The following list shows some of the tools I have used (and still do) on my daily activities as a Software Developer.
Task & Time Management
- Google Drive
- Visual Studio
- Visual Studio Code
- Visual Studio Online
- SQL Management Studio
- PowerPoint Story Board
- Microsoft Visio
- Visual Studio Online
- Microsoft TFS
Team Work / Collaboration
"It's all about working smarter, not harder".
Effective Time Management techniques must be one of the most popular online topics among professionals of all fields. In Software Development specifically, being able to manage time is a critical skill every person should master, since the work usually requires large number of complex (and sometimes abstract) tasks, and the pressure to comply with a specified timeline. Also, good time management will allow developers and team managers to provide better estimates and assessments when facing new projects, as well as identifying unrealistic scenarios. At the same time, no matter how obsessed you are about your work, you would also like to accomplish great things in your personal life, have a healthy life-style, and make sure you spend quality time with your family and friends. In this post I’ll provide several tips that I’ve learned throughout my career from listening and paying attention to other great leaders and highly efficient people.
Select the best tools
You will need tools to capture data and manage time and activities. The first thing I’d suggest is to try several tools and find the perfect combination that works for you. Things you should consider are:
- Easy access from anywhere (desktop or mobile)
- Very simple to use (you wanna make this process very simple and pleasant)
- Use templates and forms (remove the repetitive areas and only focus on what you need)
In my case, I’ve found the following tools very useful:
- Microsoft Outlook for managing work calendar
- Google Calendar for managing personal activities (although some times I mingle work and personal items in Outlook, since the 9-5 schedule is no longer so rigid and we can get work done from anywhere and at any time).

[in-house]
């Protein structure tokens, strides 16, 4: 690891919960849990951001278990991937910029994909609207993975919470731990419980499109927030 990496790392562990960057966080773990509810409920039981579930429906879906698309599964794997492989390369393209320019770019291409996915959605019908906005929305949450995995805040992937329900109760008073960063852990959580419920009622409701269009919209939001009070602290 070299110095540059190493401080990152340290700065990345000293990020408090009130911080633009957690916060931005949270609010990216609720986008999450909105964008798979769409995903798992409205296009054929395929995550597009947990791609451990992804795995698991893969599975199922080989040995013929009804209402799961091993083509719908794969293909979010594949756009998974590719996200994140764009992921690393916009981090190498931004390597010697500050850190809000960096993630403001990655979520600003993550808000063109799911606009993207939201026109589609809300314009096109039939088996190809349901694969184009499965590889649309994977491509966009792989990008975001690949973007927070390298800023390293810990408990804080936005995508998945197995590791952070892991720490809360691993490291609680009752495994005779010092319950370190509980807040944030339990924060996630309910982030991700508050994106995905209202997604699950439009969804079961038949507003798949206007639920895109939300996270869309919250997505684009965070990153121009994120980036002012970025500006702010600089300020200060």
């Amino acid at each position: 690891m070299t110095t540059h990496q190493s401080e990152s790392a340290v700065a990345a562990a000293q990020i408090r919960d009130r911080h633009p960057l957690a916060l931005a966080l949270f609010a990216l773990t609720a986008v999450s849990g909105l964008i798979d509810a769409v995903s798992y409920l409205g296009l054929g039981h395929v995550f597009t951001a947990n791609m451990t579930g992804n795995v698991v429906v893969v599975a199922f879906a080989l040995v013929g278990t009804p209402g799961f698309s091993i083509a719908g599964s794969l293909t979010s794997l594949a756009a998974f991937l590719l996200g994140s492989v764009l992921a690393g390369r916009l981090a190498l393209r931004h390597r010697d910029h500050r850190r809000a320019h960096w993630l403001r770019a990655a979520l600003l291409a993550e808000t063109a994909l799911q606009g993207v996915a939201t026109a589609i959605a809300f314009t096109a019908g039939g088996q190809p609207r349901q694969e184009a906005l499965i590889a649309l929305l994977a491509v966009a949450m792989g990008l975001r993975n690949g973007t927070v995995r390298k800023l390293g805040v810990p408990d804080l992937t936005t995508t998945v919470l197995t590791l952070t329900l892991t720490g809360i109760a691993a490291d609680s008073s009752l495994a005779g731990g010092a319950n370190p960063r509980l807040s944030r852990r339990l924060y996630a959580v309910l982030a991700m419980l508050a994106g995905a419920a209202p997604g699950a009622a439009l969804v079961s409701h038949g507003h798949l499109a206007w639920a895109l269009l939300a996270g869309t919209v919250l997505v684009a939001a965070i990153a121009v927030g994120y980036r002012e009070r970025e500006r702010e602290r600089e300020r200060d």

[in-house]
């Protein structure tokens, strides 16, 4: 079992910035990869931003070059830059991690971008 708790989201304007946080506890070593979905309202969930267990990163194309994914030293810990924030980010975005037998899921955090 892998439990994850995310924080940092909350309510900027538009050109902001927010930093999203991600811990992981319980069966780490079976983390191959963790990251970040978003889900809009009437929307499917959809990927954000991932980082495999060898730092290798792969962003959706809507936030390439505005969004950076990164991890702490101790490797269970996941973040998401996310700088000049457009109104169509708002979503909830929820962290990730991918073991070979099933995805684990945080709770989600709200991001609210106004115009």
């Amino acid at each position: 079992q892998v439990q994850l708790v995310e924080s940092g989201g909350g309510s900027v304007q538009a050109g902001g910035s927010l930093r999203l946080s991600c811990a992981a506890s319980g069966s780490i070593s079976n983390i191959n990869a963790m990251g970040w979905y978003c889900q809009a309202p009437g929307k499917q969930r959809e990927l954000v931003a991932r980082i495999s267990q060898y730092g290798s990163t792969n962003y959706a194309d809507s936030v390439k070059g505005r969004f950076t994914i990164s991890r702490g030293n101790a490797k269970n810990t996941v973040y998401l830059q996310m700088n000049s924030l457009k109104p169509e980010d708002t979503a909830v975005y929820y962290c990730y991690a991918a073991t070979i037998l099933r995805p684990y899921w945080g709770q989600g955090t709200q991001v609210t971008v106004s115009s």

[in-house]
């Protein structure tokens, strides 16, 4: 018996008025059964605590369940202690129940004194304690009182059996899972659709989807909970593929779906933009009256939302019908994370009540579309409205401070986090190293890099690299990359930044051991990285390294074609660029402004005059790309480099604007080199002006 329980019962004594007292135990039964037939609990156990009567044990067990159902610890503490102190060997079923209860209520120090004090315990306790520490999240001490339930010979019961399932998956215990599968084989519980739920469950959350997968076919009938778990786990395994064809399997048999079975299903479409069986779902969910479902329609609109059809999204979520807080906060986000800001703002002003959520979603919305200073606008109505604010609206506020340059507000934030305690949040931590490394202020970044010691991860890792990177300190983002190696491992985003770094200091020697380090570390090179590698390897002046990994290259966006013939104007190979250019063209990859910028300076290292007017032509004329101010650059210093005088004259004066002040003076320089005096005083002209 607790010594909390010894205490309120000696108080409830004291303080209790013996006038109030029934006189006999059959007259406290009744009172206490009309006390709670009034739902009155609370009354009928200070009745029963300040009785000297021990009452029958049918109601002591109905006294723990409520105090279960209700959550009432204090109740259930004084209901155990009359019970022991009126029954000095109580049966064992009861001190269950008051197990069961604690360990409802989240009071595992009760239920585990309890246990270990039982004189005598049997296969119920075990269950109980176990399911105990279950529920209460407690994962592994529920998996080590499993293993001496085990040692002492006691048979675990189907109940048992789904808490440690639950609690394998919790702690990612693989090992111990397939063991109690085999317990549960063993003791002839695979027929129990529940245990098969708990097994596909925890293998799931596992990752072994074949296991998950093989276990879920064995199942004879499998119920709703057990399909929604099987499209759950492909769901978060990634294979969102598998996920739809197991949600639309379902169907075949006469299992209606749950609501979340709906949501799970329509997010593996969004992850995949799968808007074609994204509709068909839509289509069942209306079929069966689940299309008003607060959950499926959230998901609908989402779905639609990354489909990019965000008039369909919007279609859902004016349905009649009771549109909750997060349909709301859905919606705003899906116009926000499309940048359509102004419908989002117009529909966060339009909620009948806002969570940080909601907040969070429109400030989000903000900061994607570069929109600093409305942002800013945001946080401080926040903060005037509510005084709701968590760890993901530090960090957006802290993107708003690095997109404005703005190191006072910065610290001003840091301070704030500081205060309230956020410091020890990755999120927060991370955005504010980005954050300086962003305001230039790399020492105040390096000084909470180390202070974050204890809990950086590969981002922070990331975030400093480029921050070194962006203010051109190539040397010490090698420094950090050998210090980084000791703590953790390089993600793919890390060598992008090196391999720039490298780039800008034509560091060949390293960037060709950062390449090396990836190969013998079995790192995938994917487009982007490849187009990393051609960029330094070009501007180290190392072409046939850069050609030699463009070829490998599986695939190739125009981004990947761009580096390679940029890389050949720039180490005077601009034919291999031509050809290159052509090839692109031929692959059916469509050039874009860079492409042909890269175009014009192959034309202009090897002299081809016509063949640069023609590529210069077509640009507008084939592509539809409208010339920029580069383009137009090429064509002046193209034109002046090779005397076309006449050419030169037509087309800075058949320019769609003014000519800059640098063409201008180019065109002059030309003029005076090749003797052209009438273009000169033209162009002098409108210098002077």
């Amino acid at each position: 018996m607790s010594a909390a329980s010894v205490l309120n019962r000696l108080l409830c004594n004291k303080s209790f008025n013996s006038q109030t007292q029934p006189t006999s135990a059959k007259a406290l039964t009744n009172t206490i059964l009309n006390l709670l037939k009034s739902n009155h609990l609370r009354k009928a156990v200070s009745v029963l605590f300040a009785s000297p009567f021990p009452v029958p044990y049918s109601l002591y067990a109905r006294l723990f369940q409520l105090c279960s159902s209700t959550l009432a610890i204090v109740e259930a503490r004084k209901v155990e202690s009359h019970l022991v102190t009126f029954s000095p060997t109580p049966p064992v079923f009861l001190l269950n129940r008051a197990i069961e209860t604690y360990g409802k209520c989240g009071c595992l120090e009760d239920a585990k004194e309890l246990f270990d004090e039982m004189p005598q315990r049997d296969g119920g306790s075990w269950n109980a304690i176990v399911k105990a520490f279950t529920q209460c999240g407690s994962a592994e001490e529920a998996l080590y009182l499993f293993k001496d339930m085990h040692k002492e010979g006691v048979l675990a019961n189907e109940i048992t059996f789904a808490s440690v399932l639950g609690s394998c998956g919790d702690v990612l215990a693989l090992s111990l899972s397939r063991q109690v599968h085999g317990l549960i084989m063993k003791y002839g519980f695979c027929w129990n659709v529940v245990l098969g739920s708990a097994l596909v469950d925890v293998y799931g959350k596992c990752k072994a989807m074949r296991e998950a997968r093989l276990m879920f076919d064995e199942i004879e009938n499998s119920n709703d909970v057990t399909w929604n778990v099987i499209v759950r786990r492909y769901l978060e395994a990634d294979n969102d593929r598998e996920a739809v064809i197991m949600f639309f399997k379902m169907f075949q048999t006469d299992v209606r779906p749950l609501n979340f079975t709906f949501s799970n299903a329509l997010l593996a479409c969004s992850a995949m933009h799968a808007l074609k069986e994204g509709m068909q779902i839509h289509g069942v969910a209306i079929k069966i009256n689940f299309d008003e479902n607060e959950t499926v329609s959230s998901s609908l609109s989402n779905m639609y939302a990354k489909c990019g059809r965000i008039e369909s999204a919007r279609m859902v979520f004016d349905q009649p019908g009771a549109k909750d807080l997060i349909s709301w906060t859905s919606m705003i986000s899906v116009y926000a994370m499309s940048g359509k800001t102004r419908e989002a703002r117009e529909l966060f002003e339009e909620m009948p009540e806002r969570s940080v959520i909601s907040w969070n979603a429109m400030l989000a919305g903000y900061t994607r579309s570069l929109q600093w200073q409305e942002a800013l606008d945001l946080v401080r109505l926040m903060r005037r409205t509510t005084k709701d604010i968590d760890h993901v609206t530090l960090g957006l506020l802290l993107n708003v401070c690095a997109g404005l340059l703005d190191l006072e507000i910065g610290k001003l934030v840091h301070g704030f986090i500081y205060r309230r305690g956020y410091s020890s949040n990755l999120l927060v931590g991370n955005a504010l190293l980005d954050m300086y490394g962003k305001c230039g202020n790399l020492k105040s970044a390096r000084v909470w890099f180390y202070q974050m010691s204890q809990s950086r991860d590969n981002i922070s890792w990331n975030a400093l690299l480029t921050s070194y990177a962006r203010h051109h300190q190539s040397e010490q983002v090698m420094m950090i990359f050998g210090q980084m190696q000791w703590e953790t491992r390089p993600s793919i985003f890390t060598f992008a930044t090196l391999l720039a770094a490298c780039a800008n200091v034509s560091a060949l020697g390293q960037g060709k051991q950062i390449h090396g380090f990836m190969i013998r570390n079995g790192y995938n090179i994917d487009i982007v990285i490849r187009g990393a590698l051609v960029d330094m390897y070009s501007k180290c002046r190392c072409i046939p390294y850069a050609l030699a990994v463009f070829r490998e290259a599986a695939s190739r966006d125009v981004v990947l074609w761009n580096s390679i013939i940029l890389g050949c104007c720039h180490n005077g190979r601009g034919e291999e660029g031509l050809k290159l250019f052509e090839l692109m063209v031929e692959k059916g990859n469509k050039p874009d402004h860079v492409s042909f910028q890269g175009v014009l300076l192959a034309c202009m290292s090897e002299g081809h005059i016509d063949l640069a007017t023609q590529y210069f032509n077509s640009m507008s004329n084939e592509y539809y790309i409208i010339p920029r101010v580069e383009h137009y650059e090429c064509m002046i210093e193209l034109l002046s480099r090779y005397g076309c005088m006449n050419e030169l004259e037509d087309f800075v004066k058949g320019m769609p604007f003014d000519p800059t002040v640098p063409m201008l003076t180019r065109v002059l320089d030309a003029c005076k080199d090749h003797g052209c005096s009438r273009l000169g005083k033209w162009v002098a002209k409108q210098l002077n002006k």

- Microsoft Outlook Tasks for maintaining a lists of pending items at work and reminders
- Wunderlist mobile app for maintaining a list of personal pending items
- Company’s Performance Tool to manage career goals
- Google Drive to store forms and templates I’ll use throughout the year for personal growth
Tips for Time Management
Set your Goals
You wouldn’t visit a new country and try to drive without a GPS, would you? If you are really serious about your career, you would want to know your accomplishments and identify your areas needing improvements. You need to set realistic goals and push yourself to meet them, then you can perform an honest assessment and determine why you fell short, or if it was an extremely easy year, how to maximize your potential. You can use the TTT&T list:
- Set goals for This year
- Set goals for This month
- Set goals for This week
- Set goals for Today
An interesting variation of this is the “Rule of 3“, proposed by JD Meier.
Break down the goals into actionable and time-bound items.
Tasks should be small (no more than a day) and outcome should be well-defined so you can measure results.
To be honest, I stopped worrying about keeping my master list sorted by priority at all times, since requirements tend to change frequently, and therefore priorities are affected. What I like to do is to make sure I have meaningful tasks up in the list and prioritize them based on due date and actual value (what benefits do I get from completing a task).
Block time in calendar for focus time